Chuck Hagel is pledging that as defense secretary he will “focus intently on ensuring the U.S. military” is prepared to strike Iran’s nuclear facilities if needed.
“I agree with the president that the United States should take no options off the table in our efforts to prevent Iran from acquiring a nuclear weapon,” Hagel said in written answers to policy questions posed by the Senate Armed Services Committee, which will hold a hearing tomorrow on President Barack Obama’s nomination of the former Nebraska senator to head the Pentagon.
“While there is time and space for diplomacy, backed by pressure, the window is closing,” Hagel said in the 112-page document obtained by Bloomberg News. “Iran needs to demonstrate it is prepared to negotiate seriously.”
Hagel’s readiness to take on Iran is among questions he may face tomorrow from fellow Republicans, who have said that they are troubled by his past policy comments -- including opposition to unilateral economic sanctions against Iran and to the troop surge during the Iraq war and remarks he once made about the influence of the “Jewish lobby” in Washington.
Senator John Cornyn, a Texas Republican who opposes Hagel, said today the nominee is repudiating his past positions on such issues in a political ploy to win confirmation.
“This sudden and convenient transformation beggars belief,” Cornyn said in a speech on the Senate floor. “He just wants to win approval from members of this chamber in what we might call a confirmation conversion.”
Most of the written answers Hagel provided to the committee reflect current White House and Pentagon policy on Iraq, Afghanistan, budget cuts, personnel issues, weapons programs and the industrial base. When pressed on changes he might make if he is confirmed to succeed the departing defense secretary, Leon Panetta, Hagel repeatedly responded that he would have to weigh such matters once in office.
While Hagel, 66, has in the past described the Pentagon’s budget as bloated, he said in his written responses that automatic cuts scheduled to begin in March would be “devastating,” echoing Panetta’s position on the across-the- board reductions known as sequestration. Unless Congress and Obama agree on an alternative plan to reduce the federal deficit, defense programs will be cut by $45 billion through September and about $500 billion over a decade.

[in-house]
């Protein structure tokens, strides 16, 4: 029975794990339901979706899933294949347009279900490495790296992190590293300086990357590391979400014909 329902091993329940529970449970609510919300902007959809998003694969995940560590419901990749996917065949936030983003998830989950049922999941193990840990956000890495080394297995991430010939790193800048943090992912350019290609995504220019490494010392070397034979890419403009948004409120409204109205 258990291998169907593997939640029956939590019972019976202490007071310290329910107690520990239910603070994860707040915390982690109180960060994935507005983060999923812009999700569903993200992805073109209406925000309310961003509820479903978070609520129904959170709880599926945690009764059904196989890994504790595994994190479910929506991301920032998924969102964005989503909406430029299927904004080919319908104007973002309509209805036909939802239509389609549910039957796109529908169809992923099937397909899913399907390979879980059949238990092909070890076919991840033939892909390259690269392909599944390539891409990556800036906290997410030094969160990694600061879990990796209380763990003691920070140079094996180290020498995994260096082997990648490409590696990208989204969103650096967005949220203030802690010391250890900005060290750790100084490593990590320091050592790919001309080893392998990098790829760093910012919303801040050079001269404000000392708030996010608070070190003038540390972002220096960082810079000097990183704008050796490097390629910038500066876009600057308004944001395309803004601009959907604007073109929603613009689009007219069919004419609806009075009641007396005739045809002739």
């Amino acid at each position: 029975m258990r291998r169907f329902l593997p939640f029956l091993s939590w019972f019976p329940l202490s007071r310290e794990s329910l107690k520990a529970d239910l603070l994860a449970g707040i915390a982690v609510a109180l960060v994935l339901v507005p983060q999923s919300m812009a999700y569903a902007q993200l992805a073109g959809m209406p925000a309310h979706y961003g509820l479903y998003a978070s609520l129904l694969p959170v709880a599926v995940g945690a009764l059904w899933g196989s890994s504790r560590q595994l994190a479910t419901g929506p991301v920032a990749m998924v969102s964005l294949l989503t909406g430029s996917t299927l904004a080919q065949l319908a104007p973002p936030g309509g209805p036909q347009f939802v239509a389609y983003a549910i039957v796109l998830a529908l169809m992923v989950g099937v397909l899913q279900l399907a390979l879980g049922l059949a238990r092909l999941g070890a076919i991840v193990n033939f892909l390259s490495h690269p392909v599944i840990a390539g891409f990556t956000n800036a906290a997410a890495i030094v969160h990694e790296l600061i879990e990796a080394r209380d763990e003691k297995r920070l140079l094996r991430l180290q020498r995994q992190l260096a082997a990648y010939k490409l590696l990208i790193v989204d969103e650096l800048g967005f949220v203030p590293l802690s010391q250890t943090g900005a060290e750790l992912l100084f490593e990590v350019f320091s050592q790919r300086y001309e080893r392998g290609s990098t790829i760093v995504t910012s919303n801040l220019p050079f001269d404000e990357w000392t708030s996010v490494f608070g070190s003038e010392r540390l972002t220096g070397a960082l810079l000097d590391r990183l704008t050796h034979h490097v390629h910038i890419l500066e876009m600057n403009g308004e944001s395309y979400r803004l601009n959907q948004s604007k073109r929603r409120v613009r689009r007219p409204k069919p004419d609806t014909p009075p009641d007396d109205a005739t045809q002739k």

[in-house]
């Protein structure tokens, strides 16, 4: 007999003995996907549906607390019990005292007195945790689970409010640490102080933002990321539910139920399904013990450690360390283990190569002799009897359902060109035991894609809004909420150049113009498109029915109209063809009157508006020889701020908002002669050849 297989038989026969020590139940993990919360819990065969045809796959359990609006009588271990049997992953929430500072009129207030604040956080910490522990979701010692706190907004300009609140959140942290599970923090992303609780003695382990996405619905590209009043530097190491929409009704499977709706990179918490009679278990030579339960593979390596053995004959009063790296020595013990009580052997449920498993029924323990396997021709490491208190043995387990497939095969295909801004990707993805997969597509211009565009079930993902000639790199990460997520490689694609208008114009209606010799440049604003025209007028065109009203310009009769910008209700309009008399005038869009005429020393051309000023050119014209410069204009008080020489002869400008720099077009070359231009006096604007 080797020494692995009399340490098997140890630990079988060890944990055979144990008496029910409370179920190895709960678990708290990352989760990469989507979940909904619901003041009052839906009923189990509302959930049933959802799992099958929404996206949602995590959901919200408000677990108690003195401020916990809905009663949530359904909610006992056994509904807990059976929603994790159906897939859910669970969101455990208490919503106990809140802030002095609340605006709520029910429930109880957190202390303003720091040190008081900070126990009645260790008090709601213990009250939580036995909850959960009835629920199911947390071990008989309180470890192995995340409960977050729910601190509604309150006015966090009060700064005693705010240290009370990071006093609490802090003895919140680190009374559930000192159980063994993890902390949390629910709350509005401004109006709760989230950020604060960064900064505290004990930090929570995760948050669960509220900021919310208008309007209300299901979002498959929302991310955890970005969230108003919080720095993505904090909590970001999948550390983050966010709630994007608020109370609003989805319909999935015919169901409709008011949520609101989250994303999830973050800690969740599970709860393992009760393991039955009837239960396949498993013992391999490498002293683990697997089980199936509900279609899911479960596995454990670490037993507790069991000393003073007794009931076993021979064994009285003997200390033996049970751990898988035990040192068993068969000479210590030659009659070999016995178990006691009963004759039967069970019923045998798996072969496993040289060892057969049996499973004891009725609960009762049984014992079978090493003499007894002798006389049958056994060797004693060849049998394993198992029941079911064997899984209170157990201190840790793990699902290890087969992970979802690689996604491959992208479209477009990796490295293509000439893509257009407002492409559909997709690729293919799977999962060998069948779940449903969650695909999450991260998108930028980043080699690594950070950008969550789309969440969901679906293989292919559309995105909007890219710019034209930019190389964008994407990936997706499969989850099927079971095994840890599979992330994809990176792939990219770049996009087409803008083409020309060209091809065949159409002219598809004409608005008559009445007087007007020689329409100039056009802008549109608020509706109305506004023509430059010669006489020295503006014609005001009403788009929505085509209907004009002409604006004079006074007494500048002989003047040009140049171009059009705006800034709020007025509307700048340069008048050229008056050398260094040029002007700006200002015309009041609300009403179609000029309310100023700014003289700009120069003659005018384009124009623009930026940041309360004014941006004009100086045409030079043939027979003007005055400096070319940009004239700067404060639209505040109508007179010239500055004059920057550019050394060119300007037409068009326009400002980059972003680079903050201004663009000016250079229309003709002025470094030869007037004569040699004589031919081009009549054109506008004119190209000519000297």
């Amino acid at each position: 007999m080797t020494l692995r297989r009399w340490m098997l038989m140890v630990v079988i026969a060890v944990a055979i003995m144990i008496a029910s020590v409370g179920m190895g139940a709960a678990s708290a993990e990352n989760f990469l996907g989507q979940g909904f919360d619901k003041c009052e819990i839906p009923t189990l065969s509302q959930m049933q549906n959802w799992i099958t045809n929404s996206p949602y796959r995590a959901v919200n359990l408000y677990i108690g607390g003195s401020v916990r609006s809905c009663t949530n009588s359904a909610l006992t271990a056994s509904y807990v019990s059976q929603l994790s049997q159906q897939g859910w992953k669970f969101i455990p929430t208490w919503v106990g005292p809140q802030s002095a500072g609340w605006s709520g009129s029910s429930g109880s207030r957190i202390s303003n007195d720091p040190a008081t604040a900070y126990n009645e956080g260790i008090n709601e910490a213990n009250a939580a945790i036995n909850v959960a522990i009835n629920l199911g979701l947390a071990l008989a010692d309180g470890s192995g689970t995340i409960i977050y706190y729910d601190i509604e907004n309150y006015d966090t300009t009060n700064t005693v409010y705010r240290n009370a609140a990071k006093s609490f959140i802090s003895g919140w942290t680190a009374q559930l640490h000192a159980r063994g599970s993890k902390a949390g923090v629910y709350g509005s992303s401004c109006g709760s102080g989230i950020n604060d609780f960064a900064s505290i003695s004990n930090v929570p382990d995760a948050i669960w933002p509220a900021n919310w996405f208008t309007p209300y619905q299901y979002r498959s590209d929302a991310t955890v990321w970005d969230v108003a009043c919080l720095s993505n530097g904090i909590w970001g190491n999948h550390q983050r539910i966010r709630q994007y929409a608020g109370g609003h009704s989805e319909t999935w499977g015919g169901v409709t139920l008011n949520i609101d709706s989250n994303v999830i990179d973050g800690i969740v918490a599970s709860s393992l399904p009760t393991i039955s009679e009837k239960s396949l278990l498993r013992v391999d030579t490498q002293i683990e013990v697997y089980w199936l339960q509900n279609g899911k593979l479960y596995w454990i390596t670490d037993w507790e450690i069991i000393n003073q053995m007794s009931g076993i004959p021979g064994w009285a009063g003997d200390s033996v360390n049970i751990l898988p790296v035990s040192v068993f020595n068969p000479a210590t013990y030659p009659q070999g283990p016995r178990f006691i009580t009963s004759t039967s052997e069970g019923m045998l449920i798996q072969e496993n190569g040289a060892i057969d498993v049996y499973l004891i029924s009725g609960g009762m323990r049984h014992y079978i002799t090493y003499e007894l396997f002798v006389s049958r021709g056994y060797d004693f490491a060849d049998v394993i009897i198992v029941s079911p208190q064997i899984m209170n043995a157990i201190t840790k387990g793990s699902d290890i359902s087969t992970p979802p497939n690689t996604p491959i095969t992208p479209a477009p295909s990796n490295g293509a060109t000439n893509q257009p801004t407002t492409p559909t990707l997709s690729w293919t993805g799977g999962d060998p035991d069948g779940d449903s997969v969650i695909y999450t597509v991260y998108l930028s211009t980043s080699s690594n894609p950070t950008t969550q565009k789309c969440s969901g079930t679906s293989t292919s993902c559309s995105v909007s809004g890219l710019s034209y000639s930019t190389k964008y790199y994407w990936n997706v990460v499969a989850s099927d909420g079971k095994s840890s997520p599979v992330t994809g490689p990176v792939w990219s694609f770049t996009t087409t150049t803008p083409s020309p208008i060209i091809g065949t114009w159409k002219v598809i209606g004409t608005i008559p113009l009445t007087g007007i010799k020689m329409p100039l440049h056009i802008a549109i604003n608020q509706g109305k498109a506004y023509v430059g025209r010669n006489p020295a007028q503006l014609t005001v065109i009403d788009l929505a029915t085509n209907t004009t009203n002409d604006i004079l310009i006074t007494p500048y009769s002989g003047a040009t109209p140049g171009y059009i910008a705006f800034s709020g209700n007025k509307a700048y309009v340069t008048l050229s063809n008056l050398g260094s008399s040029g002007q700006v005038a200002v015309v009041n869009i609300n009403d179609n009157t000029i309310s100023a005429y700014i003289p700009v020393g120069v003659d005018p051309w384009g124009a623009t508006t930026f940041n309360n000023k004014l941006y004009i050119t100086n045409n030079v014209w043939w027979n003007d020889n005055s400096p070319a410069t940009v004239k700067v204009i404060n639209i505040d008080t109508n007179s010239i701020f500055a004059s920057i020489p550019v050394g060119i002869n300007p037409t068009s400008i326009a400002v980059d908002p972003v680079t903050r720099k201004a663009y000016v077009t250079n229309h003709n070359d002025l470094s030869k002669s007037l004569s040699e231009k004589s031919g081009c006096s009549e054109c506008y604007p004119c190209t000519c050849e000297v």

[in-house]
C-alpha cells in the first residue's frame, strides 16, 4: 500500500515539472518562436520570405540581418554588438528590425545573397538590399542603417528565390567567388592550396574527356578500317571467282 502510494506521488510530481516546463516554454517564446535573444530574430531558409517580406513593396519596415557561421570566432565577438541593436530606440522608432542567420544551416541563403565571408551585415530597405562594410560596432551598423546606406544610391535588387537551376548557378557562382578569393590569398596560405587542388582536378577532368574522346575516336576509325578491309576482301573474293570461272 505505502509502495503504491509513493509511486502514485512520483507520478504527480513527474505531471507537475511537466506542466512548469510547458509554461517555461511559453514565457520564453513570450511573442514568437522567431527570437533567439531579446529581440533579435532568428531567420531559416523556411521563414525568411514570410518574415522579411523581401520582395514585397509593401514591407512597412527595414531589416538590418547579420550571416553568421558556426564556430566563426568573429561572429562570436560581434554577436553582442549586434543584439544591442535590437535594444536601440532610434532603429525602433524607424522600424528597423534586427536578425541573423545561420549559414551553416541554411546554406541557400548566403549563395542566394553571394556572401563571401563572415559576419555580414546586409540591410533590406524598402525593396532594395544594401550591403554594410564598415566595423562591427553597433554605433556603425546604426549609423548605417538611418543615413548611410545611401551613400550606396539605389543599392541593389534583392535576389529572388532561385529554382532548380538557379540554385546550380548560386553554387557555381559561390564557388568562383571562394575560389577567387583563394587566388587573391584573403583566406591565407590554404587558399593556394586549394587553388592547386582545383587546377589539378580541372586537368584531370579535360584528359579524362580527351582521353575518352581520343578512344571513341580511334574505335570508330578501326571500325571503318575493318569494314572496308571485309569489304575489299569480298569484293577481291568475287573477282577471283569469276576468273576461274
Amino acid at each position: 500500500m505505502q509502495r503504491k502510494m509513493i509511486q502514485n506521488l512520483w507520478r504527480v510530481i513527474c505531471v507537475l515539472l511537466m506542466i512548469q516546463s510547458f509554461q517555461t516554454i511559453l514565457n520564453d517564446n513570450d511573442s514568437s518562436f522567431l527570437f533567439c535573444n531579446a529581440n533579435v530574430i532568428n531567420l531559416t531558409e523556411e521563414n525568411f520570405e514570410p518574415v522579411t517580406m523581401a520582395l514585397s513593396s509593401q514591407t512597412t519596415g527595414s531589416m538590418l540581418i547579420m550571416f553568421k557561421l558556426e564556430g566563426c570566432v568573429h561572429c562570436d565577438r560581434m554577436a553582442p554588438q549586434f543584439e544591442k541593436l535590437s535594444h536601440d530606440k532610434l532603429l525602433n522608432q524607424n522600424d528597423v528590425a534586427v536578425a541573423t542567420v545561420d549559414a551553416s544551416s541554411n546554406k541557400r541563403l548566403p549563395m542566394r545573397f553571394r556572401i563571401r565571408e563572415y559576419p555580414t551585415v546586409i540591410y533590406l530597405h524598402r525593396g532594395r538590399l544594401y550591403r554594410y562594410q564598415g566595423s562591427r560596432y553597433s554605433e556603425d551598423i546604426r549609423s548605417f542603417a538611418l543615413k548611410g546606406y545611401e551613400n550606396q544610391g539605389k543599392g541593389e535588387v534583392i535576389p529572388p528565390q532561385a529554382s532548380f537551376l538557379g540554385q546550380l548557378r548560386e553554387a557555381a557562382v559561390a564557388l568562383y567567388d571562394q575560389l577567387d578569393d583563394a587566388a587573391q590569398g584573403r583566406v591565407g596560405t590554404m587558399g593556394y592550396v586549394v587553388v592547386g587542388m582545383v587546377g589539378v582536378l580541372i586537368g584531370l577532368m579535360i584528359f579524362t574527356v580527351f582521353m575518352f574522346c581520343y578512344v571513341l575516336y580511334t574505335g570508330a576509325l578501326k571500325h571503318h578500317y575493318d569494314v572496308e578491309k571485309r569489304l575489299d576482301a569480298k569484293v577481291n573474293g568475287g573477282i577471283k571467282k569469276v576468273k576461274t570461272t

“It would harm military readiness and disrupt each and every investment program,” Hagel said. “I urge Congress to eliminate the sequester threat permanently and pass a balanced deficit-reduction plan.”
There also would be “negative effects on morale and welfare of the force including recruiting and retention problems,” Hagel said.
“It would send a terrible sign to our military and civilian workforce, to those we hope to recruit and to both our allies and adversaries,” he said.
While Panetta once called the automatic cuts a “doomsday mechanism,” Deputy Defense Secretary Ashton Carter said in an interview yesterday that it is now “more likely than unlikely” that sequestration will go ahead.
Hagel indicated that he would be a hands-on manager when it comes to defense contracting.
Asked about Lockheed Martin Corp. (LMT)’s F-35 Joint Strike Fighter, the Pentagon’s most expensive weapons program, Hagel expressed concern about the strategy for acquiring the jet for the Air Force, the Navy and the Marine Corps.
The Pentagon “has taken too much risk” with the program’s “concurrency” strategy that builds planes while they are still being developed, “committing to production well before the design was tested enough to know that it is mature and stable,” he said.
Frank Kendall, the Pentagon’s top weapons buyer, said last year that the approach was “acquisition malpractice.”
The F-35 “has experienced significant cost increases and schedule slips,” Hagel said.
The Pentagon’s $395.7 billion estimate for the total cost of development and production of 2,443 fighters is a 70 percent increase since the initial contract with Bethesda, Maryland- based company was signed in 2001.
If confirmed, Hagel said, “I will make it a high priority to examine the health of this program to determine if it is on sound footing and ensure the aircraft are delivered with the capability we need and cost we can afford.”
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